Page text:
Employee Satisfaction

EmployeeJobI read a very interesting study last week on employee satisfaction surveys. These are surveys that organizations use to assess the overall satisfaction and engagement of employees. The data is often used to make important decisions by leadership regarding leadership behavior and values, employee work place rewards and perks, and sometimes used by external organizations as a metric for a “best place to work” for.

This study revealed a very counter intuitive conclusion. It found that low-performing employees rated their satisfaction towards their organizations very high. They liked that they could perform at or below average and still maintain their jobs and all the perks that came with it. High-performing employees on the other hand, rated their organizations low, as they felt they were carrying the extra load of the low performers who often times were peers being compensated at similar levels. Other studies consistently show that high performing employees average about 20% of an organization. So you can do the math of who is doing what in most organizations and why some organizations score very high on their employee satisfaction surveys but are also grossly underperforming.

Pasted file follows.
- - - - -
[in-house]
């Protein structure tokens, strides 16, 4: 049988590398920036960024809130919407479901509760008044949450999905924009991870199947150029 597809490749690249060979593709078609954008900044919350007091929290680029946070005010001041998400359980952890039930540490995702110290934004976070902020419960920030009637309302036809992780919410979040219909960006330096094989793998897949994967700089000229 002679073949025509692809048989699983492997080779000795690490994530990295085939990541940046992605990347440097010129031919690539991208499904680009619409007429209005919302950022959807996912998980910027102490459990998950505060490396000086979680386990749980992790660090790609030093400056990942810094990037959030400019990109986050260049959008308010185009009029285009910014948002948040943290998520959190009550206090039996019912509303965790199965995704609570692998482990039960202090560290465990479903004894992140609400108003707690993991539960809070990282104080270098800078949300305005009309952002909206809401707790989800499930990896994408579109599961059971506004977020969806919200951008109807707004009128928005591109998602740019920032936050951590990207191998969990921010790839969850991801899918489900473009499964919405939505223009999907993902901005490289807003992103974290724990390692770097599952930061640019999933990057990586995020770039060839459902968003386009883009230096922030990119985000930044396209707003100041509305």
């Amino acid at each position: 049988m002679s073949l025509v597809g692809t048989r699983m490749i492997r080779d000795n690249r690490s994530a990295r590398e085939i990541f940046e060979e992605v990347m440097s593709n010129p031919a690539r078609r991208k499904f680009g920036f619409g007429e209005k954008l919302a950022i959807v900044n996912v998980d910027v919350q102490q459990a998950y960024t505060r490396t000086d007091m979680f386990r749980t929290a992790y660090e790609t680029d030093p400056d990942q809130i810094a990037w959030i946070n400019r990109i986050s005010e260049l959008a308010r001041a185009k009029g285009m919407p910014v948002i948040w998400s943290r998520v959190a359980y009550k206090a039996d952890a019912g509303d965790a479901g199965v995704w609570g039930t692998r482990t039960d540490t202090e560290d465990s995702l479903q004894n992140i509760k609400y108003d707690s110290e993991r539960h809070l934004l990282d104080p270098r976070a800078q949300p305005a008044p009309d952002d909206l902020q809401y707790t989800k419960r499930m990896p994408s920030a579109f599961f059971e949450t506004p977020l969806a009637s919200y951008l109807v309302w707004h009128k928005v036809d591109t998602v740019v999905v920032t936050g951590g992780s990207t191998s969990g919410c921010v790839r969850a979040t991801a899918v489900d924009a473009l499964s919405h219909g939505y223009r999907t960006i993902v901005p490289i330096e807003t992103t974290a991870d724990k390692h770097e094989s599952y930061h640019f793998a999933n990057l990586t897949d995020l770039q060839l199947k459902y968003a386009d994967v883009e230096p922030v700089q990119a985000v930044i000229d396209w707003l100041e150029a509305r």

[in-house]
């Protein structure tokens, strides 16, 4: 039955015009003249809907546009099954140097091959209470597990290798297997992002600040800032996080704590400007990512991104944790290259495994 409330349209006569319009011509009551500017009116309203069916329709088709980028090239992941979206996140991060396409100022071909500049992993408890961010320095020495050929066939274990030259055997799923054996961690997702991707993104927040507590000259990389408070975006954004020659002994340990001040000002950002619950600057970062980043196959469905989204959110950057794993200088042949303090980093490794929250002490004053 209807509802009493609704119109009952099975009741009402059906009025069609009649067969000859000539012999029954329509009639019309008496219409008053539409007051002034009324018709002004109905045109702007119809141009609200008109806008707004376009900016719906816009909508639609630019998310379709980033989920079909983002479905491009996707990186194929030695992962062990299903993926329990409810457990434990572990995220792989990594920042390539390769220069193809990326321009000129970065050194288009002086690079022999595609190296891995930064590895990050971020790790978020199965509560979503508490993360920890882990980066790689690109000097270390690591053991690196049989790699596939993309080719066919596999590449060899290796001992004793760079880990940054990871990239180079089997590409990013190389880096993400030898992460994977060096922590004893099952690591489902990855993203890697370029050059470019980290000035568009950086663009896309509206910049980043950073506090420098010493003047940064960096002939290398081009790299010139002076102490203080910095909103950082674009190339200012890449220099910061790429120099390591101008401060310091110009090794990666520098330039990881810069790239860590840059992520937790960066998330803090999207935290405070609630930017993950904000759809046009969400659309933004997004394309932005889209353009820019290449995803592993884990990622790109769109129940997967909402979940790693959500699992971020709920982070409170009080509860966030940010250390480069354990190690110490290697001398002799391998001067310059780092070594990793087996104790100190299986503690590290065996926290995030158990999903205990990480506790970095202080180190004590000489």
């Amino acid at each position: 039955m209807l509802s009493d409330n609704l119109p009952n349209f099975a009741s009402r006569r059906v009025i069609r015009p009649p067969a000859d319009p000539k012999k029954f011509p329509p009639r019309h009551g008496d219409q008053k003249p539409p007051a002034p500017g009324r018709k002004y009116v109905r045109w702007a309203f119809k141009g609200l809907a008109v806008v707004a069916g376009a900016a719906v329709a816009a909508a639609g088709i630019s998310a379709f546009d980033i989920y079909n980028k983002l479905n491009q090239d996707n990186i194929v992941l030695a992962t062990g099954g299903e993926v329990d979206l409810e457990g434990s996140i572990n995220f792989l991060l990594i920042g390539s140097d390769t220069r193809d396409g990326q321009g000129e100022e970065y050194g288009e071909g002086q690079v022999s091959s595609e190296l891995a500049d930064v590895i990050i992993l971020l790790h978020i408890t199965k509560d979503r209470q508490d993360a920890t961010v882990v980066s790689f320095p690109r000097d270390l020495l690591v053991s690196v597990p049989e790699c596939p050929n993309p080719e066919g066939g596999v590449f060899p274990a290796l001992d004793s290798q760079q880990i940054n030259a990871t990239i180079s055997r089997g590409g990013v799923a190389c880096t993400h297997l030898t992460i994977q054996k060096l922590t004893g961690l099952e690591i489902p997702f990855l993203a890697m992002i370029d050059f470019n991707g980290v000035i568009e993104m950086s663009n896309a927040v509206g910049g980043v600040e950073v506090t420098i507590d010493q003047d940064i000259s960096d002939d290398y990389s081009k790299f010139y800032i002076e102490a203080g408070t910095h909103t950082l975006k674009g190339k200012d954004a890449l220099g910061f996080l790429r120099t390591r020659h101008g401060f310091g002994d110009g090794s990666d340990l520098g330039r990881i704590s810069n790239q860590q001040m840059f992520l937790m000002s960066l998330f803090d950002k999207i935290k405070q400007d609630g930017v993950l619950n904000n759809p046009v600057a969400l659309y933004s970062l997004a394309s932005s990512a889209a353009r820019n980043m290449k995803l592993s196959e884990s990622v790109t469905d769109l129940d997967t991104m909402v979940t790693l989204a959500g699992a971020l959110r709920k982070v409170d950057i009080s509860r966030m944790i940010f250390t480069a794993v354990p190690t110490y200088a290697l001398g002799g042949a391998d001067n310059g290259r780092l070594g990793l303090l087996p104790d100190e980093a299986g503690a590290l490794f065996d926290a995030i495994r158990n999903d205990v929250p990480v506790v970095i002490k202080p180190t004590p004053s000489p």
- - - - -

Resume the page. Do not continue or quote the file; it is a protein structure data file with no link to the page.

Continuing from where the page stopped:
I have blogged before about how low-performing employees disproportionately consume precious time, energy, and dollars from organizations who wrestle with how to get them to perform better, often at the expense of acknowledging and rewarding the high performers. This is also true of friends and relatives who are unhealthy but also consume priceless personal and family time in our personal lives, and again, at the expense of those friends who are kind and generous.

This week, as you attend your meetings, conference calls, family events, or any other communal gathering, take inventory of who you think the low and high performing folks are. For every high performer, or positive family member, take a minute to acknowledge them in whatever way you think will make them feel special.


One response to “Employee Satisfaction

  1. Solid advice to take them time out and acknowledge the high performers you know. I came across the 80-20 rule in an article on the Pareto Principle, how much do you think it is possible for an organization to identify and begin to replace people in the bottom 80%

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